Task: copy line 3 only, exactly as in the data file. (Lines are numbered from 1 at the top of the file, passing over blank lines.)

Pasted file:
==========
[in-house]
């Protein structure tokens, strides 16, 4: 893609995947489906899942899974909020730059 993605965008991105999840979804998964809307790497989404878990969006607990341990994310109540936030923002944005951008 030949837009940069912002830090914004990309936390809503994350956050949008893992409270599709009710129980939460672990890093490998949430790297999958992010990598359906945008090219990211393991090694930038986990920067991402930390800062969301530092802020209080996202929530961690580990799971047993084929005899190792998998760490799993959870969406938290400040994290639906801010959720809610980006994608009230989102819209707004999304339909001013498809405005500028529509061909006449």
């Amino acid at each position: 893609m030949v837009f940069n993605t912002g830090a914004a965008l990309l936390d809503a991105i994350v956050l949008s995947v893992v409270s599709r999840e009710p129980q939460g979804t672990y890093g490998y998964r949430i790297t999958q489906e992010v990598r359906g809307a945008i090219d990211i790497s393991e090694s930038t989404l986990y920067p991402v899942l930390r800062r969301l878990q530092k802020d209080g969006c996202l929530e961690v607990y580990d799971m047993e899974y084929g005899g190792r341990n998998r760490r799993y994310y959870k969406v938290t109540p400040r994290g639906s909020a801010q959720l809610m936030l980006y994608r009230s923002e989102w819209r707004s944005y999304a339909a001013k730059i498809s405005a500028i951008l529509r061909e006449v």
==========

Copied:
């Amino acid at each position: 893609m030949v837009f940069n993605t912002g830090a914004a965008l990309l936390d809503a991105i994350v956050l949008s995947v893992v409270s599709r999840e009710p129980q939460g979804t672990y890093g490998y998964r949430i790297t999958q489906e992010v990598r359906g809307a945008i090219d990211i790497s393991e090694s930038t989404l986990y920067p991402v899942l930390r800062r969301l878990q530092k802020d209080g969006c996202l929530e961690v607990y580990d799971m047993e899974y084929g005899g190792r341990n998998r760490r799993y994310y959870k969406v938290t109540p400040r994290g639906s909020a801010q959720l809610m936030l980006y994608r009230s923002e989102w819209r707004s944005y999304a339909a001013k730059i498809s405005a500028i951008l529509r061909e006449v």